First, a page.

device that will eclipse the iPhone and still lose to it in sales.
Not sure what to think.
It seems like a really slick device, but also it's kind of redundant given that most phones already take stunning photos. I'd be interested to see if this catches on.
I heard that.
Well you know
AT&T's customers are all pond scum and sewer slime anyway. They probably deserved it for being such crappy customers and almost bankrupting AT&T with their unprofitable contracts. AT&T needed that money just to stay afloat and their customers should have been more than proud to have been defrauded by AT&T.
Re: Au contraire mon frère
>>I'm sorry but there is simply no such thing as a network 'being completely paid for' to the point where they never have to spend another dollar on it ever. That's not what I'm trying to say and you know it. I can only assume you have read the rest of the thread with Brad K. So, it's a little dishonest for you to misrepresent what I'm trying to say. If I asked you if your car was paid for would ...
Re: Au contraire mon frère
Regardless, it's hard to argue that a company sitting on over $50 Billion in cash reserves hasn't already paid for its network.
Re: Au contraire mon frère
>> In the real world a company pays out anywhere from 30% to 50% of their gross sales in just payroll. I doubt that's true of wireless carriers. >> There is no way you can put enough cash reserves away to indefinitely cover that and all other operating expenses. That's certainly true of small business. >>I have actually ran a business before and believe me, there is much more to it than you think. I have too. So, I know what's involved. My example ...
Re: That's not how it worked for me
The commission was good when we were able to get it, but it was a lot of headache. And even worse is the fact that we would do all the work to enter the customer data into the carrier's system and explain the devices and the services to the customer. Then the carrier's system would ask for a $500 deposit and the customer would leave. A month or so later the customer would get a letter in the mail ...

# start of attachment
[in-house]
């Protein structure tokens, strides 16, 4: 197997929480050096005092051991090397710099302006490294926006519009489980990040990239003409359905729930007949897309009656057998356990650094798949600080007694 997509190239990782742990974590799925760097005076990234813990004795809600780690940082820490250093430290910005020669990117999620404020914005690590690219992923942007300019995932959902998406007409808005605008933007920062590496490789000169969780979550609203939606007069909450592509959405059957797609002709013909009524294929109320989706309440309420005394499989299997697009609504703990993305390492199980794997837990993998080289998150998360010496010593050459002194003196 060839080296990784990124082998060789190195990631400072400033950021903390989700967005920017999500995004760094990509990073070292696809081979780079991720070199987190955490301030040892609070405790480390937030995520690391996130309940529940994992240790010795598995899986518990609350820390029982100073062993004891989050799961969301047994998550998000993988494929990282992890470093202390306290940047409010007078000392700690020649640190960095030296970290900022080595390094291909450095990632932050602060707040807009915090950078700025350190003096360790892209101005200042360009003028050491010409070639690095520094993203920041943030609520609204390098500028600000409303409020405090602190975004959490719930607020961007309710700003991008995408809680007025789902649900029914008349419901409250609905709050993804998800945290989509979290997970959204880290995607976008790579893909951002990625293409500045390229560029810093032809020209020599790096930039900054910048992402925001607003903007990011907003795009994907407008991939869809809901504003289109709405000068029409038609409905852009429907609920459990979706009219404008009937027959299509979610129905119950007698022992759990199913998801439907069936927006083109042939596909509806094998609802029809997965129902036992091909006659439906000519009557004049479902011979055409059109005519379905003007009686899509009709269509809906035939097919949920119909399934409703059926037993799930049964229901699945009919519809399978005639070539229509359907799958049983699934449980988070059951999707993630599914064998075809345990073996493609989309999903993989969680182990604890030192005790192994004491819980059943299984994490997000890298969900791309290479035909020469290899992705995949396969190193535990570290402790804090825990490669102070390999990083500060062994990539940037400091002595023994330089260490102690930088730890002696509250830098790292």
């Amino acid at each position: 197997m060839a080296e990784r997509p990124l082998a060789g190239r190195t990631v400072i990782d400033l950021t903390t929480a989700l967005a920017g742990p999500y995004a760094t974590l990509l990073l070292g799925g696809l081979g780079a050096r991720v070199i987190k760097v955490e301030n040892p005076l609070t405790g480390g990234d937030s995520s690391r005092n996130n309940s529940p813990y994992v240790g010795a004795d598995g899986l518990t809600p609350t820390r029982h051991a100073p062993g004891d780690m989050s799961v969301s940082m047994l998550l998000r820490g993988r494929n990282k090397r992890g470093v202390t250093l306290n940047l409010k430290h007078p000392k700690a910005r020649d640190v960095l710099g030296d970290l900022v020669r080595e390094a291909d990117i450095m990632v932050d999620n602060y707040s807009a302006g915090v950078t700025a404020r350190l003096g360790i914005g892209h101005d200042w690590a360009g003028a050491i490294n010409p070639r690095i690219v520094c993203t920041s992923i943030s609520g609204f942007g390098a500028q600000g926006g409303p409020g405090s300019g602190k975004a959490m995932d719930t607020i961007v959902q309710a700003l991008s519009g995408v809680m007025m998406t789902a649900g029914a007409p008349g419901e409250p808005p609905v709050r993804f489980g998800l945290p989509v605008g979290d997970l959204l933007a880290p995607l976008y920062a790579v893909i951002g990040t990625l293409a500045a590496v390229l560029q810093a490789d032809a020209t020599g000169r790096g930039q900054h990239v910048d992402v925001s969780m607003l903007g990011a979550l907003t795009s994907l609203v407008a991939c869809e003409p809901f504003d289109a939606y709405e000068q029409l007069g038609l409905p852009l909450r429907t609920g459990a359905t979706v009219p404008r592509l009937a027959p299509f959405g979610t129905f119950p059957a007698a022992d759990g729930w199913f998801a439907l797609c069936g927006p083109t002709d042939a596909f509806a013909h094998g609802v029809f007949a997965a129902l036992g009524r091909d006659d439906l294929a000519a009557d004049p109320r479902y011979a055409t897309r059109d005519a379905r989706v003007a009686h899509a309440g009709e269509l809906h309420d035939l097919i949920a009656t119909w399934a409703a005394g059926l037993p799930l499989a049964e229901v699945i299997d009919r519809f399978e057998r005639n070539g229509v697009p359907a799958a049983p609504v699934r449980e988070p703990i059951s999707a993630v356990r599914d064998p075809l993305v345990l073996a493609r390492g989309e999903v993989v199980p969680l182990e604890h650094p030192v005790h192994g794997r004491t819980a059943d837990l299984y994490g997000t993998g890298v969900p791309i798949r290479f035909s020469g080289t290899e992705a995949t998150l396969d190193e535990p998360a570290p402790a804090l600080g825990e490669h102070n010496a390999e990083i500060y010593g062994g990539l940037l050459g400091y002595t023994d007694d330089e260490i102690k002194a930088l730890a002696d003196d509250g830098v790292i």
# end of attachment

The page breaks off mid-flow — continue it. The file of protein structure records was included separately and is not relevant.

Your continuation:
That's not how it worked for me
When I was in cell phone sales we bought the device at pretty much whatever the retail price was. If a customer had great credit, the carrier would sometimes reimburse us for a discount of $20 or $30 or whatever discount they qualified for. But they never reimbursed us for the actual device. The way it worked for us was that we either broke even or took a small loss on the device in order to make the commission. ...
Re: Au contraire mon frère
>>How do you figure monthly service fees paid to a carrier are pure profit? You know how a business is run? It's simple economics really. I decide I want to open a lemonade stand. So, I go to the local government and convince them how awesome it would be for the community to have my lemonade stand. I secure a bunch of tax incentives and government subsidies and then I build my lemonade stand for cheap. My business takes ...
Re: THIS IS WHY PHONE UNLOCKING AND ETF's ARE A SCAM
>>The carriers are not assuming zero risk. In the case of third party vendors, they are. And that is what I stated in my previous post. >>Most new activations and upgrades still go through the carrier, either at the stores or over the phone or website ordering I'm not willing to accept that statement without some factual numbers to back them up. I find it hard to believe that Best Buy, Walmart, Target, Amazon, New Egg, Tiger Direct, and a plethora of ...
Au contraire mon frère